OSHA’s Recordkeeping Rule and Its Impact on Manufacturing

OSHA's Recordkeeping Rule and Its Impact on Manufacturing

In June, the Occupational Safety and Health Administration (OSHA) announced a final rule detailing new requirements to submit records and reports electronically. Those requirements go into effect on January 1, 2017. Other requirements go into effect as soon as August 10. If you are in the manufacturing business, now is the time to make sure you’re covered by a Central Florida Manufacturing Insurance Policy.

Policies Manufacturing Businesses Should Review As Soon As Possible

Do not become a victim of failing to heed the fine print. Make sure these new requirements are met before August 10:

  • Most manufacturers already have employee handbooks or clearly written policies directing employees to report workplace injuries or illnesses as soon as they occur. Beginning August 10, OSHA will require employers to use an approximation of the following language in its employee materials: “employees have the right to report injuries and illnesses without fearing that an employer will discriminate or terminate an employee for making a report.”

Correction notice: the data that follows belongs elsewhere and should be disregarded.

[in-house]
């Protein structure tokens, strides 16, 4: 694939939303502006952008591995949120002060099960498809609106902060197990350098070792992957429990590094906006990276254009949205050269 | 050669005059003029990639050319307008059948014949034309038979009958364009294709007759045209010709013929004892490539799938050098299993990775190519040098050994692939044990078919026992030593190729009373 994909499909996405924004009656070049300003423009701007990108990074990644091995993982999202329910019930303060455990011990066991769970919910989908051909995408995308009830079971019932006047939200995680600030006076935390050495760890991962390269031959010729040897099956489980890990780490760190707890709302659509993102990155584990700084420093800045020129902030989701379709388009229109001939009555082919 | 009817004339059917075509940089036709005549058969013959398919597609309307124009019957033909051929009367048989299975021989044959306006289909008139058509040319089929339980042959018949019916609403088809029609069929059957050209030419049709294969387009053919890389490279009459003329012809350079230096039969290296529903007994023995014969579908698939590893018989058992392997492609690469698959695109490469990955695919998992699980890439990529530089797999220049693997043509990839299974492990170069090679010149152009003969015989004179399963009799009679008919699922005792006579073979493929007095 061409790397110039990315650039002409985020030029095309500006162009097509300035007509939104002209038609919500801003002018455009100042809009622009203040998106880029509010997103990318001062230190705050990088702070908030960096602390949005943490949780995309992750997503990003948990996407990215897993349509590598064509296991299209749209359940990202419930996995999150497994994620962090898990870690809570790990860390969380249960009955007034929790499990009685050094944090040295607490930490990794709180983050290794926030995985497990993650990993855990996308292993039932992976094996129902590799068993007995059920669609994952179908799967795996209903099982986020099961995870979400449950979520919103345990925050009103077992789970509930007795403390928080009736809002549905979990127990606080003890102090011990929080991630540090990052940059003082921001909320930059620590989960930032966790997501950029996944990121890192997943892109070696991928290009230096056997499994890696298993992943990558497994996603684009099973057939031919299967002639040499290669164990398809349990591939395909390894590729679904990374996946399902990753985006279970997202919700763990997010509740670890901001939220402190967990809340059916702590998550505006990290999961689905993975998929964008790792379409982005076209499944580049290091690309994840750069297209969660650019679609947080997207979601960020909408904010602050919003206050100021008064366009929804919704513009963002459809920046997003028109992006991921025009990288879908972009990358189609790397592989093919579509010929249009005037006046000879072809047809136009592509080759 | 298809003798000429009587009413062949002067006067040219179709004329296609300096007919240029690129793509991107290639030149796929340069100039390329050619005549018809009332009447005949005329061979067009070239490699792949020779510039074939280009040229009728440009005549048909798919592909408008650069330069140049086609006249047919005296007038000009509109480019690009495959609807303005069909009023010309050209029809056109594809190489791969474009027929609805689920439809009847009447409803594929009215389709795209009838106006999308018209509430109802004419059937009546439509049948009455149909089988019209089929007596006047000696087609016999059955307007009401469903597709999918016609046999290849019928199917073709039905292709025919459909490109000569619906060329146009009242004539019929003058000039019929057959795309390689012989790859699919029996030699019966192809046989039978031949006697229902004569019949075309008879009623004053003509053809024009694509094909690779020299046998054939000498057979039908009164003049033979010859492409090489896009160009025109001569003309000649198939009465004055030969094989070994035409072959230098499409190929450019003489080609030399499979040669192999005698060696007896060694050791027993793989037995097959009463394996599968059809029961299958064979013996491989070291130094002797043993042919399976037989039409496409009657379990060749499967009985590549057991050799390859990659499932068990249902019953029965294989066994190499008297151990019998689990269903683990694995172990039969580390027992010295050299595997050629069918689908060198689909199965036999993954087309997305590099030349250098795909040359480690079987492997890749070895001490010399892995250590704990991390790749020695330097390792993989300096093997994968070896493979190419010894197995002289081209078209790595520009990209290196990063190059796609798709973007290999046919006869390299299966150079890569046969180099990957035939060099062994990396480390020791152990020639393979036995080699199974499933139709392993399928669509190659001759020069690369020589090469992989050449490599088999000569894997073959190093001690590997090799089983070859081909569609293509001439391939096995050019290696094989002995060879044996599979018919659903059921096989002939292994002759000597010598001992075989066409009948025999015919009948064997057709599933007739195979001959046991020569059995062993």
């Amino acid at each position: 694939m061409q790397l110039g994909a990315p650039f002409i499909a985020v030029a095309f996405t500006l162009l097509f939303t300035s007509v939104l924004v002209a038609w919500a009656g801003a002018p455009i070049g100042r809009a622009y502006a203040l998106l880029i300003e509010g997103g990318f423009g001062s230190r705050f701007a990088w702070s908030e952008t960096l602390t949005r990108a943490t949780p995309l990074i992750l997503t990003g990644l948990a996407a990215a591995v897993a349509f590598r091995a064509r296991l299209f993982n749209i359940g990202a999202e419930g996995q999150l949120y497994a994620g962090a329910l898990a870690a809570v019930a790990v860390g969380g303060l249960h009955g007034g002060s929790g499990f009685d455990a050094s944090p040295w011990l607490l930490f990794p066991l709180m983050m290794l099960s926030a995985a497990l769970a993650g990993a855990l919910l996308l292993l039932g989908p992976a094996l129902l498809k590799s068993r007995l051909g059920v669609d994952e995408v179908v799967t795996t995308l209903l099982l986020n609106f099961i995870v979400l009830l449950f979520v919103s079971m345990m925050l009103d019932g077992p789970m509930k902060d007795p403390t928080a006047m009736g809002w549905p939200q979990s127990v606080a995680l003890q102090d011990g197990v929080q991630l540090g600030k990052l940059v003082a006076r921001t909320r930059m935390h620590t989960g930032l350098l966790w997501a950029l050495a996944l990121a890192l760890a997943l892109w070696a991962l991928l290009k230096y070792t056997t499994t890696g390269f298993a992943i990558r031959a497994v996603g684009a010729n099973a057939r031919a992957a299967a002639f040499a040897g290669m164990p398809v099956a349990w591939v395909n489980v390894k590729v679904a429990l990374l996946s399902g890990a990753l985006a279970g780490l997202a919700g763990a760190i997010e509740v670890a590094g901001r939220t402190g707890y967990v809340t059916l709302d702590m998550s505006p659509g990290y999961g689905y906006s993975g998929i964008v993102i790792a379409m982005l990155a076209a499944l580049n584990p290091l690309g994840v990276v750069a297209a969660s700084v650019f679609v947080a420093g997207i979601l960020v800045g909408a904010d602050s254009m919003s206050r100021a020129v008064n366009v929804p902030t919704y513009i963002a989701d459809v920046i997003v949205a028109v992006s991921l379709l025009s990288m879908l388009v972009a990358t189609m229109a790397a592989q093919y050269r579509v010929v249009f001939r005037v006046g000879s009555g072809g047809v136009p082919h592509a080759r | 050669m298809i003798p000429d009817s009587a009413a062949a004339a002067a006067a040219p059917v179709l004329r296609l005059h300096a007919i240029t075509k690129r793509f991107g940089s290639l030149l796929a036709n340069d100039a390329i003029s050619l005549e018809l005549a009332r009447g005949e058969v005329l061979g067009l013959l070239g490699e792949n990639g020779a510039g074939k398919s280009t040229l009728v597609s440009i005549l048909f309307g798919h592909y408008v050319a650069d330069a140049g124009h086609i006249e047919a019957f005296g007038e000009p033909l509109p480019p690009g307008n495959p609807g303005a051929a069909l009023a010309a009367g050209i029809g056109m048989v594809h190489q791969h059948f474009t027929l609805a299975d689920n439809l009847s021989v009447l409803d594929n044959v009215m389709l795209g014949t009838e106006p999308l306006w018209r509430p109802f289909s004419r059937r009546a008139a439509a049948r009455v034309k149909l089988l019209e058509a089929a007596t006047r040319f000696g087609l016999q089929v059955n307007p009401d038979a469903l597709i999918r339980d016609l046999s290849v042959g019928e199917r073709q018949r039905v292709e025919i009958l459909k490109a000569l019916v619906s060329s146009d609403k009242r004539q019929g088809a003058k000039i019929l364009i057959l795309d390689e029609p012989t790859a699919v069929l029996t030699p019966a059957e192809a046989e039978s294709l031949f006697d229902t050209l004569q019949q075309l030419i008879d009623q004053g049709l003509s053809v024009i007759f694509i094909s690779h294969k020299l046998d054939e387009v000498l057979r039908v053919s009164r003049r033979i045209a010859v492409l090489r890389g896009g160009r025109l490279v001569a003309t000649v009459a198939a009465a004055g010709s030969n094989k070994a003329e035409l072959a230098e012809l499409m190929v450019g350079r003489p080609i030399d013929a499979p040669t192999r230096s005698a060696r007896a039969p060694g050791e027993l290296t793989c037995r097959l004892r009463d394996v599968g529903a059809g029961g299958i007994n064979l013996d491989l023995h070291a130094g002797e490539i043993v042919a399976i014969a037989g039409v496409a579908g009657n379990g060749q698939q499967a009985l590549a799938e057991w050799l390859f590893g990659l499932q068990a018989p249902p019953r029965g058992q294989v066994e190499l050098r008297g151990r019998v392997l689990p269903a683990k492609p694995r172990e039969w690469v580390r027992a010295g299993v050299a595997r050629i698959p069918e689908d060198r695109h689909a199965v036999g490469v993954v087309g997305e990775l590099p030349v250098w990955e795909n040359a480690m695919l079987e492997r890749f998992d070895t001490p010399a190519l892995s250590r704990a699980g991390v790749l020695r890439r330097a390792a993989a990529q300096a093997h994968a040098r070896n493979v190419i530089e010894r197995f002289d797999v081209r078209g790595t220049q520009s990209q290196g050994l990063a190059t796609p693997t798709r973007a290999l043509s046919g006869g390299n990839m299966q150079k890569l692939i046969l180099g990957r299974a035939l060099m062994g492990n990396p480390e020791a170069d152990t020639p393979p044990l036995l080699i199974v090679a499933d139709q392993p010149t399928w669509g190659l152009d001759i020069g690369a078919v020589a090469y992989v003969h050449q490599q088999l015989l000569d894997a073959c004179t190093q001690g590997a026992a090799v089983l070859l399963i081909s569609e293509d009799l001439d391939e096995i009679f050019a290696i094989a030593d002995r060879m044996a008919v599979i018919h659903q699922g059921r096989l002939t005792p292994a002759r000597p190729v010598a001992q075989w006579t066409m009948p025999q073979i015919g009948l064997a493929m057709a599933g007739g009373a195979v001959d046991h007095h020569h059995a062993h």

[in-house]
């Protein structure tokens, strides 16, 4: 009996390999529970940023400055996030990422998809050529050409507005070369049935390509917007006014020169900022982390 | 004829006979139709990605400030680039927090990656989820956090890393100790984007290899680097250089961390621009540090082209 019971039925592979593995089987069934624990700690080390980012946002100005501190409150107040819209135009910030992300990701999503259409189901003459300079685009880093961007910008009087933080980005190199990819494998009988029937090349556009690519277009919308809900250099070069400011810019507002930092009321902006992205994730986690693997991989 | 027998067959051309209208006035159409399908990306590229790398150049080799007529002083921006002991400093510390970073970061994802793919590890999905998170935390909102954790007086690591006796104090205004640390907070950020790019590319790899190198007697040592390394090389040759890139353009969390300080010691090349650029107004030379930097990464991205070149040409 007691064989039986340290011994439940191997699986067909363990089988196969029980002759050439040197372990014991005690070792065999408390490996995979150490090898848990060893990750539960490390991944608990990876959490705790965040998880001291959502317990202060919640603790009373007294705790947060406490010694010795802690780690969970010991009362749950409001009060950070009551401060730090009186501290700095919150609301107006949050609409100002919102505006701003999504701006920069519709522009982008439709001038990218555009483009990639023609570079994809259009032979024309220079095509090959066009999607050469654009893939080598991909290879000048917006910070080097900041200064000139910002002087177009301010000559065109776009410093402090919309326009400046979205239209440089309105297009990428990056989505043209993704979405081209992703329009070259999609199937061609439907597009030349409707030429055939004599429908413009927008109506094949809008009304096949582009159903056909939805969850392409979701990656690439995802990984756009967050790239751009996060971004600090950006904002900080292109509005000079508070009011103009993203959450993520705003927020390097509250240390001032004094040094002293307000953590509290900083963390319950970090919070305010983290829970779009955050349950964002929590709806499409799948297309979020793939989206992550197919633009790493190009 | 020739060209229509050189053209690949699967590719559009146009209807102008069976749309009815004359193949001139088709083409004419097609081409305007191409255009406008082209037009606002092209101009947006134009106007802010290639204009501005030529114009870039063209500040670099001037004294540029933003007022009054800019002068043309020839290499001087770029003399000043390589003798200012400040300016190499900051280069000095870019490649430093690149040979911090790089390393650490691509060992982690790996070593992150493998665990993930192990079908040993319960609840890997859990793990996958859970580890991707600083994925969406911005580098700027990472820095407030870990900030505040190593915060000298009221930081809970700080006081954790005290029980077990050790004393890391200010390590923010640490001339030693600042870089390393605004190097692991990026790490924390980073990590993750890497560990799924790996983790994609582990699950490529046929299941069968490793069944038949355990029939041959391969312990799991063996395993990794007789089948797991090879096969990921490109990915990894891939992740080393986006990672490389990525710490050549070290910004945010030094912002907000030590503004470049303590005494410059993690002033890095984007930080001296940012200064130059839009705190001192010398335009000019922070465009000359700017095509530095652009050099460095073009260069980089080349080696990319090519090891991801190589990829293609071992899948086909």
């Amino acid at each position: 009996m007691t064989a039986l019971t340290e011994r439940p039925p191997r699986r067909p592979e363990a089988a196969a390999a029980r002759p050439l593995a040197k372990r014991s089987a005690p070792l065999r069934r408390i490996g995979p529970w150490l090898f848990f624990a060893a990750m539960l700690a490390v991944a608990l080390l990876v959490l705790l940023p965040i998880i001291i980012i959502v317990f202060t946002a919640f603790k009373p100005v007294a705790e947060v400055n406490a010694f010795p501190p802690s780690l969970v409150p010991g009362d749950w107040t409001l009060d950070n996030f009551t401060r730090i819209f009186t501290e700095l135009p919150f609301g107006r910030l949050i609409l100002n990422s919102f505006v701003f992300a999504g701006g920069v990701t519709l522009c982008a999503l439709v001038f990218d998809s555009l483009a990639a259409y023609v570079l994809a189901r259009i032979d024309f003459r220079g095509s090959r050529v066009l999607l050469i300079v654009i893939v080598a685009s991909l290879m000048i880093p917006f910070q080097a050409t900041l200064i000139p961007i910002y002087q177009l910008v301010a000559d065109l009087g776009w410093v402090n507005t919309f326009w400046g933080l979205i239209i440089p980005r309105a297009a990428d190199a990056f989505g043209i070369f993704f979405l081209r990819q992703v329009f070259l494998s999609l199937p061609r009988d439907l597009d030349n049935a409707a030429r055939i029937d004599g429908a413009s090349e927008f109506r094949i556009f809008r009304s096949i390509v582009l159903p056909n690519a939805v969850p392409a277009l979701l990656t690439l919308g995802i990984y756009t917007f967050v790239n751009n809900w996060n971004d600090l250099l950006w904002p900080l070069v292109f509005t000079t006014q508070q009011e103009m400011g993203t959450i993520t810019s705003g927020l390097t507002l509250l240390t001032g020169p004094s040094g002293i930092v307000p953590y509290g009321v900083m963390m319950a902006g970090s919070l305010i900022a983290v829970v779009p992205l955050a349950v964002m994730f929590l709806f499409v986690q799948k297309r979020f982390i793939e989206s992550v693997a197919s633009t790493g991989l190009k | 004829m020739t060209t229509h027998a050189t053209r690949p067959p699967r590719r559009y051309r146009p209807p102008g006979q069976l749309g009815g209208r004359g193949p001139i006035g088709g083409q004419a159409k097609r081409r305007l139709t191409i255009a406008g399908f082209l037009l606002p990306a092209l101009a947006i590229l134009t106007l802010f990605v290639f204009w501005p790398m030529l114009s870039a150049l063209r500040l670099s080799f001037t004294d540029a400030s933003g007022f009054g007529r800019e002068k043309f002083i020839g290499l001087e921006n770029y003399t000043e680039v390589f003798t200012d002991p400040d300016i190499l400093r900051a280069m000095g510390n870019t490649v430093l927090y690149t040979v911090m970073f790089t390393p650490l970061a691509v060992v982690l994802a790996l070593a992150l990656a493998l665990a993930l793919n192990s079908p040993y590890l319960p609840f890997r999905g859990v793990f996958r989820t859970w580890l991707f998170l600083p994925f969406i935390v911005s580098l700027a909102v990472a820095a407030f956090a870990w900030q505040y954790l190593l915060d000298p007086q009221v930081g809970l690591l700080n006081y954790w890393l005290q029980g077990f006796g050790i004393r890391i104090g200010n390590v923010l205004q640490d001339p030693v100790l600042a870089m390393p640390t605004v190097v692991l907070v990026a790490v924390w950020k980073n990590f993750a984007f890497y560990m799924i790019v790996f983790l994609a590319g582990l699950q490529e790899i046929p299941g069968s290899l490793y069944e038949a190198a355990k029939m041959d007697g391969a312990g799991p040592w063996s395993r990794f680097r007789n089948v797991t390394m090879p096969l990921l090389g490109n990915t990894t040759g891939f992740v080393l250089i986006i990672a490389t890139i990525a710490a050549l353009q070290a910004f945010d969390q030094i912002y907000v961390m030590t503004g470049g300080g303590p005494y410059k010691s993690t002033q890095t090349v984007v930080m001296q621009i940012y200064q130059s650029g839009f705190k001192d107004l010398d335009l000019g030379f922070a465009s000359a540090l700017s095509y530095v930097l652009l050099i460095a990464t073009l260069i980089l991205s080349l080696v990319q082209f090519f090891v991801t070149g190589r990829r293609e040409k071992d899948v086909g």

• Another soon-to-be-effective OSHA ruling is that it will have up to 180 days to cite an employer for whistleblower claim – even without an employee filing a claim. Currently, employees are required to file whistleblower complaints within 30 days of an alleged incident. Soon, OSHA will be able to enforce whistleblower claims through citations.
  • Employers are advised to reevaluate policies requiring automatic drug and alcohol tests of all injured or ill employees. OSHA argues that this automatic testing policy may cause injured or ill employees not to report for fear of a positive drug or alcohol test. OSHA urges employers to bypass testing in cases when drugs and alcohol are deemed unlikely to have been a factor to the illness or injury.
  • Arguing that offering financial incentives for X number of days without an injury gives injured employees a reason not to report their injuries, OSHA suggests employers reconsider these. OSHA may rule such compensatory programs “retaliatory” in nature if they’re found to discourage reporting.

If you have questions about your manufacturing business practices as they relate to OSHA enforcement and your insurance policy, contact us at Newman Crane & Associates Insurance, (407) 859-3691 for assistance.